To connect additional noir themes and motifs with Vic is simple, such as the familiar noir trope of multiple identities within one body (Vic Smith / Vittorio Mario Sparducci), a pattern set in place to convey complexity of personality. Then there is the unmistakable noir theme of alienation experienced by the lead protagonist. Vic no longer can be part of the criminal underground, nor should he expect to find acceptance in the legitimate business world. Though obviously a flawed individual with a shady history, like so many film noir protagonists he does reveal a moral compass. Ultimately, he comes clean with both Christine and his uncle about who he really is and what he has done. The ironic atmosphere often crucial to the film noir manifests itself in terms of Vic's $100K that eludes his grasp. When the money is as close to him in Marbella as it is going to get, he finds himself in a painfully awkward position: to acknowledge any sense of his humanity would destroy him. Even more ironic, it turns out only the poor benefit from the $100K that Vic hoped would enrich his life exclusively.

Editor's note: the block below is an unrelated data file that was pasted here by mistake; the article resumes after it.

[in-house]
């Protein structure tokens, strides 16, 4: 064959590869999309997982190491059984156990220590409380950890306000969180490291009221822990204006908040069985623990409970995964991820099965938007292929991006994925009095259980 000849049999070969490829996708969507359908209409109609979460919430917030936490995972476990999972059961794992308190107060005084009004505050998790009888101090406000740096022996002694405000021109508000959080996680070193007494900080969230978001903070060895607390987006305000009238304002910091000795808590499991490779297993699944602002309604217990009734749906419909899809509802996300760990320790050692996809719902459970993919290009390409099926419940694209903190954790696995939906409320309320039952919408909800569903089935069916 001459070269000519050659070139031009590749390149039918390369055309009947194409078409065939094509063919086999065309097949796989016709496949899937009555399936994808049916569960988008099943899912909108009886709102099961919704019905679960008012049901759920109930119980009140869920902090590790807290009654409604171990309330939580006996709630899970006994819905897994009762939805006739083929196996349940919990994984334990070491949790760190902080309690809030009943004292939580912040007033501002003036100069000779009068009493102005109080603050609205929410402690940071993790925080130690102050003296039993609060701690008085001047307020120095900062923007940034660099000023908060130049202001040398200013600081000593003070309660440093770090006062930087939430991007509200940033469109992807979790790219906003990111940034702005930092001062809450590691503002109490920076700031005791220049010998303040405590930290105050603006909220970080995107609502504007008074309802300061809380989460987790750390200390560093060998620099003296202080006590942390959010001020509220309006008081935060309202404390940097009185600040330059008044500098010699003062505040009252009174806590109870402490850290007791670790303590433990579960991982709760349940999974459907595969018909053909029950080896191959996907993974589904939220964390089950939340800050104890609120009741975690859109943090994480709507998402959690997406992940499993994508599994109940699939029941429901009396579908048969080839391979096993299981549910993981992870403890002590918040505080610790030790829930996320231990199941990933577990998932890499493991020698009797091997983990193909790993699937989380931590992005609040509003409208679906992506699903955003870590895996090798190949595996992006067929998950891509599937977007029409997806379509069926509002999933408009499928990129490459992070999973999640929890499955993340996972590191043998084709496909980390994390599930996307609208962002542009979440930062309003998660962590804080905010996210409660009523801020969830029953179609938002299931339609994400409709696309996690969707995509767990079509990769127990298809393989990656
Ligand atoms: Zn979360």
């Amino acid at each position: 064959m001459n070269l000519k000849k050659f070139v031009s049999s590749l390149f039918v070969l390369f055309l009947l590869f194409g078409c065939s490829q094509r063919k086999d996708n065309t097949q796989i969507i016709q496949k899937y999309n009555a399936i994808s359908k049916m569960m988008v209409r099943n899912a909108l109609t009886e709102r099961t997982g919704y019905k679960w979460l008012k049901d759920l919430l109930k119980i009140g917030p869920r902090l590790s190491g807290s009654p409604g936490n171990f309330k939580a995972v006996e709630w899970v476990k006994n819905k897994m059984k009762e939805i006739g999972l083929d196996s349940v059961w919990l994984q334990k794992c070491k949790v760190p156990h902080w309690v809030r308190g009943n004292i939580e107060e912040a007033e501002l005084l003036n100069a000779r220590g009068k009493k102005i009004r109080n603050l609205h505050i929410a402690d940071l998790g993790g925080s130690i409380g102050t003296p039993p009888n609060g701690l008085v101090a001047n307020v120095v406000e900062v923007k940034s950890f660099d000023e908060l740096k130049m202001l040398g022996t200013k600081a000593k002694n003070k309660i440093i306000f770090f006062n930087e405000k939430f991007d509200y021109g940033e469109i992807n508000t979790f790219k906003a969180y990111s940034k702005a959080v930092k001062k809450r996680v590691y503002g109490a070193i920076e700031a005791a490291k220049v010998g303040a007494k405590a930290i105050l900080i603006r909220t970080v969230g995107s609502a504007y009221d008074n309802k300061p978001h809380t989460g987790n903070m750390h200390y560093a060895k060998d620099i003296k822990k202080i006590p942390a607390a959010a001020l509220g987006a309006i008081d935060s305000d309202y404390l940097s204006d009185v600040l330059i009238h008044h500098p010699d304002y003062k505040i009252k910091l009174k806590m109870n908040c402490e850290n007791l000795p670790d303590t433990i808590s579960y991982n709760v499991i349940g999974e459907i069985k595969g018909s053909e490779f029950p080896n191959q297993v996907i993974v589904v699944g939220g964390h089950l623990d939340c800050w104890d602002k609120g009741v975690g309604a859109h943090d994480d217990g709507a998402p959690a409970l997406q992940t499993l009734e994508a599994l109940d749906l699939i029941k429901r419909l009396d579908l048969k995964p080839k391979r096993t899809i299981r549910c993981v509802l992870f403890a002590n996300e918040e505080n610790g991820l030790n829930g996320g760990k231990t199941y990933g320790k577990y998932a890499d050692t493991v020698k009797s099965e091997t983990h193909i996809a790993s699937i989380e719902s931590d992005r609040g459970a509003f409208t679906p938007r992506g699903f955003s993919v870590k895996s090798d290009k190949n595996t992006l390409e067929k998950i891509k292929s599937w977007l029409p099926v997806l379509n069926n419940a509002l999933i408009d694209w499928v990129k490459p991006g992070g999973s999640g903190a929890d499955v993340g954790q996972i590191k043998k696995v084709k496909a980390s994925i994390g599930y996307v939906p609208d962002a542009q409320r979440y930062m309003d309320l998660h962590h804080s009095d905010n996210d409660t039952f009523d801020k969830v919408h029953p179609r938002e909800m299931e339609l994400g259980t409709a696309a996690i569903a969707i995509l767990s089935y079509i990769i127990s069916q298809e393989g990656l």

Director Robert Siodmak was one of film noir's most frequent and consistent contributors. His optimal work in the genre includes PHANTOM LADY (1944), THE KILLERS (1946) and CRISS CROSS (1949). I would not put DEPORTED in Siodmak's upper tier, but I found it to be a sturdy motion picture that withstands repeat viewings without issue. The screenplay was by writer/producer Robert Buckner, who adapted the story PARADISE LOST '49 by Canadian novelist Lionel Shapiro. Incredibly prolific cinematographer William H. Daniels also handled the camera for a respectable film noir lineup that includes BRUTE FORCE (1947), THE NAKED CITY (1948), ABANDONED (1949) and WOMAN IN HIDING (1950). DEPORTED was shot on location in Italy, and the influence of Italian neorealism is apparent. From a cinematography standpoint, the first noirish sequence occurs roughly a half hour into the film, when Vic and Christine have coffee on her terrace. The concluding sequence plays out in undeniable noir fashion: a tense confrontation in a claustrophobic warehouse, well handled by Daniels. Jeff Chandler is credible enough in the lead role, though I could not watch without thinking about how ideal this role would have been for Humphrey Bogart. Actually, the other actors considered for the lead were Dana Andrews, Victor Mature and John Garfield. Sadly, both Jeff Chandler and Märta Torén would die young: Chandler at 42 and Torén at 30.